Sullivan has written an exceptionally perceptive and persuasive piece, and I join him in urging everyone concerned with the well-being of our Republic to take heed of his warning. This is no longer an issue of party victory or a time to gloat over the collapse of any semblance of respectability in the GOP. It's more serious than that. Much more serious. 

Thursday, April 21, 2016

Eduardo Porter Overstates His Case

Eduardo Porter in “Liberal Biases, Too, May Block Climate Change” blasts those on “the left” who question the use of nuclear power to mitigate the discharge of carbon that contributes to global warming. His allegation and its premises require careful consideration.

Porter aims his case against those on the left who oppose or doubt the need to adopt nuclear power as the “the only technology with an established track record of generating electricity at scale while emitting virtually no greenhouse gasses.” Porter quotes Netscape founder Marc Andreessen that “the left is turning anti-science” and has become “reactionary”, with Andreessen citing resistance to the use of genetically modified foods and the expression of doubts about the displacement of workers by technology as two examples a “reactionary” trend. Porter, by citing the quote (and in the remainder of the article) apparently shares this view. Porter cites survey results that 65% of members of the American Association for the Advancement of Science support nuclear power. He fails to reveal or discuss the grounds upon which the 65% supporting the use of nuclear energy or the 35% who oppose it base their decisions. Porter even notes—suggesting, I think, that we (liberals) should be shocked—that more Republicans support the use of nuclear power than Democrats.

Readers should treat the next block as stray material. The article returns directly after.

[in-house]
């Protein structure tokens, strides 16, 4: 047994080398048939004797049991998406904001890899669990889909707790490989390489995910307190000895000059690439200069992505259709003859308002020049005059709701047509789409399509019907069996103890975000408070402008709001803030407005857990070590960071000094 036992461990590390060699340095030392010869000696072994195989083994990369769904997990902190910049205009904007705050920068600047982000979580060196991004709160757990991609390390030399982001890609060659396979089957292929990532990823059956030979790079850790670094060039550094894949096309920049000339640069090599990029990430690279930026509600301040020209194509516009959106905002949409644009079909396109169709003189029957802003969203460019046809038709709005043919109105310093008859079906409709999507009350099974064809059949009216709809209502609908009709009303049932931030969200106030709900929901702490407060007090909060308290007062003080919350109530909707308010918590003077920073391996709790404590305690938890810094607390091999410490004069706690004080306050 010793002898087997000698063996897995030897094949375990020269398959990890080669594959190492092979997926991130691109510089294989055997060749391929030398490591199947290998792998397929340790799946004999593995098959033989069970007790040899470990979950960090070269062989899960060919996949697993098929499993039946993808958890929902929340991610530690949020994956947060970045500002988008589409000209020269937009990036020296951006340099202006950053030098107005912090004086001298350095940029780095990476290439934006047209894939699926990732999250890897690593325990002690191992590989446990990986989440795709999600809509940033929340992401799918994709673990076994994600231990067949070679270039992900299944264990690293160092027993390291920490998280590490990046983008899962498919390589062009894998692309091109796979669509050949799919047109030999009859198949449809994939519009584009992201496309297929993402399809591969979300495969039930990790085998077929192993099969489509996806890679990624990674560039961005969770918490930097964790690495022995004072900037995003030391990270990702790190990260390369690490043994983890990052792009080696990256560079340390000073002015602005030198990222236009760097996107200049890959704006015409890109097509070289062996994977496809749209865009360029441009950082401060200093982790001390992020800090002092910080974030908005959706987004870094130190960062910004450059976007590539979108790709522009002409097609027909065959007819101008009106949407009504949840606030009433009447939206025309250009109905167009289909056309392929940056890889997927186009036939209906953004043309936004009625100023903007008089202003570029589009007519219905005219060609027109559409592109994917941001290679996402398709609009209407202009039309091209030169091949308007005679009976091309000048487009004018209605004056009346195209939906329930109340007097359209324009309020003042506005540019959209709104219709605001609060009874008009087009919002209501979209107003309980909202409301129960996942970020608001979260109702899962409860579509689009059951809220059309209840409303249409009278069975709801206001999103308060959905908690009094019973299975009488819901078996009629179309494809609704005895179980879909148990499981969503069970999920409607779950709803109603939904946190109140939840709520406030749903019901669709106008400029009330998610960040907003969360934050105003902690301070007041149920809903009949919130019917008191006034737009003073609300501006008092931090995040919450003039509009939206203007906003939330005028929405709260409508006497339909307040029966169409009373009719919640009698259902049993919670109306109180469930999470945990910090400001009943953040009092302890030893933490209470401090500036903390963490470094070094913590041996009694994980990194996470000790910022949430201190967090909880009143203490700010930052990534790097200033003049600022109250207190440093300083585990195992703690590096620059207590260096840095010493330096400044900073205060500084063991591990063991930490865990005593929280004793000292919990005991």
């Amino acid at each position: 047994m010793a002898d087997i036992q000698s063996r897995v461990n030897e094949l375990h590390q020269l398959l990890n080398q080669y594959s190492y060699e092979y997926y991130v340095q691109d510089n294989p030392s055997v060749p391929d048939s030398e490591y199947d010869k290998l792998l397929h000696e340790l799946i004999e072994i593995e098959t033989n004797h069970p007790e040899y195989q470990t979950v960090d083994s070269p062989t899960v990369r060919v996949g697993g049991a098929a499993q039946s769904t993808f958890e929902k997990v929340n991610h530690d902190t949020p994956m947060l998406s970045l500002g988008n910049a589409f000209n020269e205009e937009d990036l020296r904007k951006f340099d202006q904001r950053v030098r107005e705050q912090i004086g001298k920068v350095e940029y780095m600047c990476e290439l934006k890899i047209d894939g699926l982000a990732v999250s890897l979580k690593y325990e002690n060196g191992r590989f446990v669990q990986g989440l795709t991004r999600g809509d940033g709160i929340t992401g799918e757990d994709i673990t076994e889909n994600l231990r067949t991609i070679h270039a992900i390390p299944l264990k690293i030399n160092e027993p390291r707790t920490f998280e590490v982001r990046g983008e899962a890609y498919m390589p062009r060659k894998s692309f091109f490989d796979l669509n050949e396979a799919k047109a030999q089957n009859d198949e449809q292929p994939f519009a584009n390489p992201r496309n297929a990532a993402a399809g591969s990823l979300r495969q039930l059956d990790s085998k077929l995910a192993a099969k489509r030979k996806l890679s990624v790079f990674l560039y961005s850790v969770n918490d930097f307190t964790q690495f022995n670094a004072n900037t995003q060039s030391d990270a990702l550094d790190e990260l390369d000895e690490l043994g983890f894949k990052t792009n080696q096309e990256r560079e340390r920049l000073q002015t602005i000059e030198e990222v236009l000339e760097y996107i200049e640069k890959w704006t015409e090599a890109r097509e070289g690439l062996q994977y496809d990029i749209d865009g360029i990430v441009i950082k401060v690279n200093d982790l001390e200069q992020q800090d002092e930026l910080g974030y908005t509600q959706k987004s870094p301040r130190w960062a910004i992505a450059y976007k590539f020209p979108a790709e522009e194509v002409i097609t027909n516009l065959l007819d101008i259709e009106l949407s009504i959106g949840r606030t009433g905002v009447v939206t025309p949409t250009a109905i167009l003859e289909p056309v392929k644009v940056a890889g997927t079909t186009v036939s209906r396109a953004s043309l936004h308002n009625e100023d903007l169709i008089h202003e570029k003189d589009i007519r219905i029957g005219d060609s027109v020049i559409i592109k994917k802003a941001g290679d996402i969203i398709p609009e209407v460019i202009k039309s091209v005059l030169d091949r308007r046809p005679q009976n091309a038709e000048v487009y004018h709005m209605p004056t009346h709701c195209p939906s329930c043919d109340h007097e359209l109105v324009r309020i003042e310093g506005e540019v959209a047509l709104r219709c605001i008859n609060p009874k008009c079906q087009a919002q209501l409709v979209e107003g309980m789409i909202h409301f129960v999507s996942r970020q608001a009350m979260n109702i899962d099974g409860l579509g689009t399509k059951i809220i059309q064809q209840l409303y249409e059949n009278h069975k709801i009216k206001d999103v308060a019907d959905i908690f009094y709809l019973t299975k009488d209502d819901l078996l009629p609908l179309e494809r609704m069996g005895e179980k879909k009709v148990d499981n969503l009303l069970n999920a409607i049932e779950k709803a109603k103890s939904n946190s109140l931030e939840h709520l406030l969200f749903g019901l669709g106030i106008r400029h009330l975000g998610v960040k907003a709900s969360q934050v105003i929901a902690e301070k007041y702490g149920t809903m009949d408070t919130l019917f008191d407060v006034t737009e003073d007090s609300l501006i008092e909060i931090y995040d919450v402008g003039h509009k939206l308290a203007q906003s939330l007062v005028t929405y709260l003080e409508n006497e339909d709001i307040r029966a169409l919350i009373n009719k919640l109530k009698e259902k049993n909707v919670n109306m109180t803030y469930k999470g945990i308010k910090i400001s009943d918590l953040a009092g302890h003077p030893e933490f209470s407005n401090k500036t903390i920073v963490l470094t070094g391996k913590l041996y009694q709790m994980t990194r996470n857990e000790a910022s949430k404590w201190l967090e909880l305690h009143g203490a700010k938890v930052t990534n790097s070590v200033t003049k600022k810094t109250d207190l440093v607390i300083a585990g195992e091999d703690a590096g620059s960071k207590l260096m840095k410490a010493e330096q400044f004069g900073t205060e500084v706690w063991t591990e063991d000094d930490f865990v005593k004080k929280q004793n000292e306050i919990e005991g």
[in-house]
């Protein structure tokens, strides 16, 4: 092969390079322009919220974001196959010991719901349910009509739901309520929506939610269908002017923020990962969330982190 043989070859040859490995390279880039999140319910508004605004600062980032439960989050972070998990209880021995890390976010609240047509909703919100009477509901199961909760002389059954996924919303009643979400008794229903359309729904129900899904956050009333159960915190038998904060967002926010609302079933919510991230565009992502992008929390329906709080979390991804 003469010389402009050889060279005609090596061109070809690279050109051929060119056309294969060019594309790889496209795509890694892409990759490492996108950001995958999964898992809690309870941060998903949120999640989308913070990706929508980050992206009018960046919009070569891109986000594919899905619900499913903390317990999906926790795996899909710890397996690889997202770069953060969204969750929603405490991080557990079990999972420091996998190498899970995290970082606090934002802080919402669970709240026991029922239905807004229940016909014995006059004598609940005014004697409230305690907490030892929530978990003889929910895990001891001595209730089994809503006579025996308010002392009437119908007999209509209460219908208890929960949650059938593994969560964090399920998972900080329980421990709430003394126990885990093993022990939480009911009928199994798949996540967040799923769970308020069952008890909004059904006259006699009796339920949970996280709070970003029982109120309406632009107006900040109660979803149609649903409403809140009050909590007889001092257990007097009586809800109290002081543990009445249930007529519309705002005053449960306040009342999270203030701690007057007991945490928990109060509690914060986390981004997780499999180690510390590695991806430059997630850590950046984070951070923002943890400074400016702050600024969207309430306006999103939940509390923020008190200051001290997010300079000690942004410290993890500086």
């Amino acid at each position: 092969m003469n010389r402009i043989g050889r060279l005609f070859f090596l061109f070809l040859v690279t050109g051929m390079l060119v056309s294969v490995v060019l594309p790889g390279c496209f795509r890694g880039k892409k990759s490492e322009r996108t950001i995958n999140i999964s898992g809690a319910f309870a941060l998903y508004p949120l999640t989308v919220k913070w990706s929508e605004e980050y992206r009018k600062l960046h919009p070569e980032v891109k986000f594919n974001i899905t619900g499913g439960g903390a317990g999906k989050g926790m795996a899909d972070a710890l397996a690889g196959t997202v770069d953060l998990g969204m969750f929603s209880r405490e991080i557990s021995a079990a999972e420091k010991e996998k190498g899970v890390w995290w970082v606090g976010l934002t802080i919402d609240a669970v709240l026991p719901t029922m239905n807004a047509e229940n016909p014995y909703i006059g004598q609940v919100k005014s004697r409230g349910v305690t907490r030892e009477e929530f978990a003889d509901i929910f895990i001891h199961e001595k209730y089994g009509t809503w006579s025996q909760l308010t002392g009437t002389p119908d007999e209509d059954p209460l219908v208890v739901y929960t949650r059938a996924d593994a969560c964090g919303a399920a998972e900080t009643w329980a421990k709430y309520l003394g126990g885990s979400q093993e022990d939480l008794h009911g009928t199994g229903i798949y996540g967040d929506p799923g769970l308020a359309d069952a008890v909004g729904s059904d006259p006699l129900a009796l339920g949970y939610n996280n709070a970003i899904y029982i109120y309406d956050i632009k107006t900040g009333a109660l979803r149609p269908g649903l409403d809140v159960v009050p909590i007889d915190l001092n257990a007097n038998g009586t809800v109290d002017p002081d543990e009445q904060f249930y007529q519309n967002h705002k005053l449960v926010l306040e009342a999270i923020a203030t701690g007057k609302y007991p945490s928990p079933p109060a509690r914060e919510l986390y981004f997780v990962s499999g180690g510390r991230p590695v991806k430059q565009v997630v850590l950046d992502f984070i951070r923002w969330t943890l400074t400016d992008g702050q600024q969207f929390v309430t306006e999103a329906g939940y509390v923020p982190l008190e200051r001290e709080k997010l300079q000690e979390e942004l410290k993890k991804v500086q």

While Porter remarks that climate change denial as espoused by Senator Cruz is “absurd,” he counter-balances Cruz’s absurdity by stating: “But Bernie Sanders’s argument that “toxic waste byproducts of nuclear plants are not worth the risks of the technology’s benefit” might also be damaging.” Porter fails to follow-up on this quote by explaining how this concern isn’t legitimate. Instead, Porter moves into a discussion of “our scientific and technological taboos”, suggesting that Sanders statement is an example of yielding to such a taboo.
Porter’s argument turns toward issues like evolution and general relatively (Einstein’s theory) as examples of how beliefs and interests affect a person’s willingness to adopt a scientific proposition. No doubt that this is true, but it’s not equally true or consequential for every possible scientific theory or decision based on a theory. For instance, Christian fundamentalists question or deny the theory of evolution because it conflicts with a literal reading of the Bible. Porter compares this with those on the left “who said scientists either disagreed or were divided on the safety of storing nuclear waste”, suggesting that this, too, is a belief motivated by bias against science based on some other beliefs. Porter ignores the 35% of members surveyed by the American Association for the Advancement of Science referenced earlier who didn’t support building more nuclear plants—or are those scientists “the left” in that group who are subject to reactionary taboos?
In another balancing point, Porter notes that the right favors smaller government and free enterprise and are therefore motivated to deny climate change because doing so would require a modification of those ideological beliefs. Fair enough, but then look at the other side: